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The First Circuit granted Petitioner’s petition for judicial review of the decision of the Board of Immigration Appeals (BIA) denying Petitioner’s motion to reopen his removal proceedings, holding that the BIA overlooked a significant factor relevant to its analysis. During his removal hearing, Petitioner, an Indonesian national and an evangelical Christian, testified that he had experienced persecution in Indonesia on account of his faith. An immigration judge denied relief. Approximately ten years later, Petitioner moved to reopen his removal proceedings, arguing that conditions in Indonesia affecting Indonesian Christians had materially changed. The BIA denied relief. The First Circuit vacated the BIA’s order, holding that the BIA abused its discretion in neglecting to consider significant facts that may have had a bearing on the validity of Petitioner’s motion to reopen. The Court remanded so that the BIA may determine, after considering all the relevant evidence, whether Petitioner has made a prima facie showing of eligibility for the relief sought. View "Sihotang v. Sessions" on Justia Law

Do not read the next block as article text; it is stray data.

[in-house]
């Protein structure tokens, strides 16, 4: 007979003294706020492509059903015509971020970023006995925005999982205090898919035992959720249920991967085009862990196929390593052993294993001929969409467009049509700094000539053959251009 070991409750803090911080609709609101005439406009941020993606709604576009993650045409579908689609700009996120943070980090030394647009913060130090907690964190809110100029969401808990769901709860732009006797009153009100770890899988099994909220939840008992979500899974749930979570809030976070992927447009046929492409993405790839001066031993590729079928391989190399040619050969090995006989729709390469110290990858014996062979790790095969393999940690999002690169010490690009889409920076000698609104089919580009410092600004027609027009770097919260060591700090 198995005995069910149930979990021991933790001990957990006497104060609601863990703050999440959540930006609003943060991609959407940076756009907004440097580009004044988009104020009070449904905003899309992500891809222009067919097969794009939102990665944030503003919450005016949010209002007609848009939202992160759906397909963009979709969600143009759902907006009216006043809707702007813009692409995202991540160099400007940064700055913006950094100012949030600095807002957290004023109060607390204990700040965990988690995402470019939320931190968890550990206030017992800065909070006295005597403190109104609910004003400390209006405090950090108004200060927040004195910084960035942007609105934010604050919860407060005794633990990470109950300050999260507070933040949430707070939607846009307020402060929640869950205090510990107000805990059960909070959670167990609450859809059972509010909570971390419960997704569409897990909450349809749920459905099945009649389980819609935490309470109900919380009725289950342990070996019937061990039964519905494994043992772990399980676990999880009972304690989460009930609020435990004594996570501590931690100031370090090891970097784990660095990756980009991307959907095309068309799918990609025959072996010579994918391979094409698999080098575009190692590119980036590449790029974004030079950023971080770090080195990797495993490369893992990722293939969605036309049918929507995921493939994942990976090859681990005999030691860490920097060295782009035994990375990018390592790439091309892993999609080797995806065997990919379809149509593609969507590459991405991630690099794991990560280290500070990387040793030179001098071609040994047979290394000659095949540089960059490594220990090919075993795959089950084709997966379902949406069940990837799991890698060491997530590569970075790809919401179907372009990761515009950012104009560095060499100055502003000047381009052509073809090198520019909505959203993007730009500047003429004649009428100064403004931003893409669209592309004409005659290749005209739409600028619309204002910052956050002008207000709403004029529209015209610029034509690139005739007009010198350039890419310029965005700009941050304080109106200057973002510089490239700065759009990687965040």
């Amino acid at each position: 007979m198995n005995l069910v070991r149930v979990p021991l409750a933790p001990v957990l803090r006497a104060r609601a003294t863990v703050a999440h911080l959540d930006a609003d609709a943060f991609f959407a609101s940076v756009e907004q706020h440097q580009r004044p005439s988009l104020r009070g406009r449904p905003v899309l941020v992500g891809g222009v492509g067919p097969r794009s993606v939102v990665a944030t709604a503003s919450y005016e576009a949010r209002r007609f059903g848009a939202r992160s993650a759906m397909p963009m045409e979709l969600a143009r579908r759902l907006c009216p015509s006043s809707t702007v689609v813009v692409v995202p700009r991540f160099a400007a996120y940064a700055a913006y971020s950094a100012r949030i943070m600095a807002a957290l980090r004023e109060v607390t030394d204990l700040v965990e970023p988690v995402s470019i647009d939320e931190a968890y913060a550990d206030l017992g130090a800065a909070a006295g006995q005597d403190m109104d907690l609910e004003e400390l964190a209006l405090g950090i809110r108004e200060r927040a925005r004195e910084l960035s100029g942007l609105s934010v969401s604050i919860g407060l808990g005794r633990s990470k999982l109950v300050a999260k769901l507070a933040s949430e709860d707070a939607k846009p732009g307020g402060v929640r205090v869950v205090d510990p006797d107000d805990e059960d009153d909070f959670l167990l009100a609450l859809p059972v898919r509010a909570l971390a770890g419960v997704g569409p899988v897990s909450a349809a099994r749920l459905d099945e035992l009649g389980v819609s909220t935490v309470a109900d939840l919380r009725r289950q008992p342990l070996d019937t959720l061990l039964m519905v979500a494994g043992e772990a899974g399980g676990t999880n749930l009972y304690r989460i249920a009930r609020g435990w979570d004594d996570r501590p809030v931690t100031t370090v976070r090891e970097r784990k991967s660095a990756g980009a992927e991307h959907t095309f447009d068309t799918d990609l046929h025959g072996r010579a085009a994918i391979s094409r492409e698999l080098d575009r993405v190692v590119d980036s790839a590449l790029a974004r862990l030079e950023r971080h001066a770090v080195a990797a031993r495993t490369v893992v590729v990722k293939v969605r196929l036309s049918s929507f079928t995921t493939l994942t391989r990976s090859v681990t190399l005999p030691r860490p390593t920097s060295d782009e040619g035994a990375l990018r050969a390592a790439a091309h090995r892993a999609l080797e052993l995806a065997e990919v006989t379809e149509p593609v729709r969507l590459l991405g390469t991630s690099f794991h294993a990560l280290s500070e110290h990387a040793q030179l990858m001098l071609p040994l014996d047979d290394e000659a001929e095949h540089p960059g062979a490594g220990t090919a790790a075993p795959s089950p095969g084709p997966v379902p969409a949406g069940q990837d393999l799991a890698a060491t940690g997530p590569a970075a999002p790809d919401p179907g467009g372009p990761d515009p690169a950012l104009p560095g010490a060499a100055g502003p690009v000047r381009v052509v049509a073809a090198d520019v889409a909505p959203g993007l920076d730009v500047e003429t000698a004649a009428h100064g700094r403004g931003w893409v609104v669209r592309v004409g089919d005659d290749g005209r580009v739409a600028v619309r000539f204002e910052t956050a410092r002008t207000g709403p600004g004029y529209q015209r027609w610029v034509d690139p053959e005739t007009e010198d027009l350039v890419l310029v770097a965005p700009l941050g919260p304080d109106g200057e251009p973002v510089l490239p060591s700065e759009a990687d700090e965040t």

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The First Circuit (1) denied Petitioners’ petition for review as to their challenge to the determination of the Board of Immigration Appeals (BIA) that Petitioners' motion to reopen a removal order was untimely and number barred, and (2) dismissed the petition for lack of jurisdiction as to Petitioners’ challenge to the BIA’s decision not to exercise its authority to reopen sua sponte. Petitioners, natives of Guatemala, were ordered removed by an immigration judge in 2000. In 2001, the BIA denied their appeal. In 2017, Petitioners filed a motion to reopen or reconsider the removal order. The BIA denied the motion as untimely filed and numerically barred. The BIA also declined to reopen the removal proceedings sua sponte because it did not consider Petitioners’ situation “exceptional.” The First Circuit affirmed, holding (1) the BIA correctly held that Petitioners had failed to justify the delay in filing the motion to reopen and dismissing it as untimely; and (2) this Court lacked jurisdiction to review the BIA’s decision not to reopen sua sponte. View "Lemus v. Sessions" on Justia Law